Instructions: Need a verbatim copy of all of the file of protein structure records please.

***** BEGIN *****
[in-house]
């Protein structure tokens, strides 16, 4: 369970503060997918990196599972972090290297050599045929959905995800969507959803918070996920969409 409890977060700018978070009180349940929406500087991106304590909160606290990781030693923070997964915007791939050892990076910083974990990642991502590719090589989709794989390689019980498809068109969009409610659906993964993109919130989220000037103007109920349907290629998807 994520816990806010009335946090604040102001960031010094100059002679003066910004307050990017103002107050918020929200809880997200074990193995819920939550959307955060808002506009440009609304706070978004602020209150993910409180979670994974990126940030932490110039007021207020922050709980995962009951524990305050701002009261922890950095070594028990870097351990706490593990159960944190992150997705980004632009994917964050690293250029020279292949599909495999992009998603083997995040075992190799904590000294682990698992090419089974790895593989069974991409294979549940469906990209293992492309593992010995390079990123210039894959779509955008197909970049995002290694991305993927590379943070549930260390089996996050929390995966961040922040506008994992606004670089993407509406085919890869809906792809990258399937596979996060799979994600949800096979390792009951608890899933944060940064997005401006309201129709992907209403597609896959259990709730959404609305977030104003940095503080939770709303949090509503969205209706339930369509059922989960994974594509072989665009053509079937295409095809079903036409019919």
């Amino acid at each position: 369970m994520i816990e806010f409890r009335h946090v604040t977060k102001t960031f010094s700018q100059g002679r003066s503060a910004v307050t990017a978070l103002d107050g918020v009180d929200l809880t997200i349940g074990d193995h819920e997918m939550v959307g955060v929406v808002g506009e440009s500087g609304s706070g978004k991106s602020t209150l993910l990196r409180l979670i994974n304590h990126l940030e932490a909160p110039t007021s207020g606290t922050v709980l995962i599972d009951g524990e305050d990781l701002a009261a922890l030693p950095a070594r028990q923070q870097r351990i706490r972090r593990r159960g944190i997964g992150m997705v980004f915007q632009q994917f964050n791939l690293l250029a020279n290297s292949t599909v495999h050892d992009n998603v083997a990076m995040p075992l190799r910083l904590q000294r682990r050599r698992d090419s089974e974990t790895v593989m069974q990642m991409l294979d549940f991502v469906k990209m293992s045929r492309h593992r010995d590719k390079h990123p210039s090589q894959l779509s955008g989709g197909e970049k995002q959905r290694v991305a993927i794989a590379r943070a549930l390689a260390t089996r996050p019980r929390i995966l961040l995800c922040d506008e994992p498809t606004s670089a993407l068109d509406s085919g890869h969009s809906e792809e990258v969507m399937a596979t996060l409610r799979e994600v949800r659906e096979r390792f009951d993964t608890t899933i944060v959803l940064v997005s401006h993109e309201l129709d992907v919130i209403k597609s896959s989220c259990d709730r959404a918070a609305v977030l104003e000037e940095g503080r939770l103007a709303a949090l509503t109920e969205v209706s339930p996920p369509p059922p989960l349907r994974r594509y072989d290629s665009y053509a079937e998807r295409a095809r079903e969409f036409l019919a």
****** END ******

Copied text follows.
[in-house]
């Protein structure tokens, strides 16, 4: 369970503060997918990196599972972090290297050599045929959905995800969507959803918070996920969409 409890977060700018978070009180349940929406500087991106304590909160606290990781030693923070997964915007791939050892990076910083974990990642991502590719090589989709794989390689019980498809068109969009409610659906993964993109919130989220000037103007109920349907290629998807 994520816990806010009335946090604040102001960031010094100059002679003066910004307050990017103002107050918020929200809880997200074990193995819920939550959307955060808002506009440009609304706070978004602020209150993910409180979670994974990126940030932490110039007021207020922050709980995962009951524990305050701002009261922890950095070594028990870097351990706490593990159960944190992150997705980004632009994917964050690293250029020279292949599909495999992009998603083997995040075992190799904590000294682990698992090419089974790895593989069974991409294979549940469906990209293992492309593992010995390079990123210039894959779509955008197909970049995002290694991305993927590379943070549930260390089996996050929390995966961040922040506008994992606004670089993407509406085919890869809906792809990258399937596979996060799979994600949800096979390792009951608890899933944060940064997005401006309201129709992907209403597609896959259990709730959404609305977030104003940095503080939770709303949090509503969205209706339930369509059922989960994974594509072989665009053509079937295409095809079903036409019919």
């Amino acid at each position: 369970m994520i816990e806010f409890r009335h946090v604040t977060k102001t960031f010094s700018q100059g002679r003066s503060a910004v307050t990017a978070l103002d107050g918020v009180d929200l809880t997200i349940g074990d193995h819920e997918m939550v959307g955060v929406v808002g506009e440009s500087g609304s706070g978004k991106s602020t209150l993910l990196r409180l979670i994974n304590h990126l940030e932490a909160p110039t007021s207020g606290t922050v709980l995962i599972d009951g524990e305050d990781l701002a009261a922890l030693p950095a070594r028990q923070q870097r351990i706490r972090r593990r159960g944190i997964g992150m997705v980004f915007q632009q994917f964050n791939l690293l250029a020279n290297s292949t599909v495999h050892d992009n998603v083997a990076m995040p075992l190799r910083l904590q000294r682990r050599r698992d090419s089974e974990t790895v593989m069974q990642m991409l294979d549940f991502v469906k990209m293992s045929r492309h593992r010995d590719k390079h990123p210039s090589q894959l779509s955008g989709g197909e970049k995002q959905r290694v991305a993927i794989a590379r943070a549930l390689a260390t089996r996050p019980r929390i995966l961040l995800c922040d506008e994992p498809t606004s670089a993407l068109d509406s085919g890869h969009s809906e792809e990258v969507m399937a596979t996060l409610r799979e994600v949800r659906e096979r390792f009951d993964t608890t899933i944060v959803l940064v997005s401006h993109e309201l129709d992907v919130i209403k597609s896959s989220c259990d709730r959404a918070a609305v977030l104003e000037e940095g503080r939770l103007a709303a949090l509503t109920e969205v209706s339930p996920p369509p059922p989960l349907r994974r594509y072989d290629s665009y053509a079937e998807r295409a095809r079903e969409f036409l019919a």